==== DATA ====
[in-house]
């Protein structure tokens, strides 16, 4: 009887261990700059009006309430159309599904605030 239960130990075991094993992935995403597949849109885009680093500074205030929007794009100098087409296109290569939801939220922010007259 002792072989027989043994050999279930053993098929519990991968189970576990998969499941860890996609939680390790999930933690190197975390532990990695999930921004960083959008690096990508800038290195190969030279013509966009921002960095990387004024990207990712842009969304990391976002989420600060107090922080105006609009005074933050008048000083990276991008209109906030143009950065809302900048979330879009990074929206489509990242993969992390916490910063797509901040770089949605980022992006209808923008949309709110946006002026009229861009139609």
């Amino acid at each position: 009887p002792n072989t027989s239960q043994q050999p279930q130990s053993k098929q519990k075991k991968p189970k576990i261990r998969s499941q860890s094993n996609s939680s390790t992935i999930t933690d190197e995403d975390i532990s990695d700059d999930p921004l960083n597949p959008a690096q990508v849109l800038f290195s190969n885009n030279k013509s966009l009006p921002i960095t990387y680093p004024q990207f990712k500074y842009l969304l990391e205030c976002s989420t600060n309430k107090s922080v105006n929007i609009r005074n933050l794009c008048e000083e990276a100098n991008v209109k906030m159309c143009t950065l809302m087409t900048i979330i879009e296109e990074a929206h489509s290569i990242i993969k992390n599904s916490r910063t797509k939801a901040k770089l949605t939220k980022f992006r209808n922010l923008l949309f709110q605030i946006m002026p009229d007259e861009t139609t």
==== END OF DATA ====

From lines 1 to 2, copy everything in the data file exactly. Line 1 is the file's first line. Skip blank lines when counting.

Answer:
[in-house]
């Protein structure tokens, strides 16, 4: 009887261990700059009006309430159309599904605030 239960130990075991094993992935995403597949849109885009680093500074205030929007794009100098087409296109290569939801939220922010007259 002792072989027989043994050999279930053993098929519990991968189970576990998969499941860890996609939680390790999930933690190197975390532990990695999930921004960083959008690096990508800038290195190969030279013509966009921002960095990387004024990207990712842009969304990391976002989420600060107090922080105006609009005074933050008048000083990276991008209109906030143009950065809302900048979330879009990074929206489509990242993969992390916490910063797509901040770089949605980022992006209808923008949309709110946006002026009229861009139609």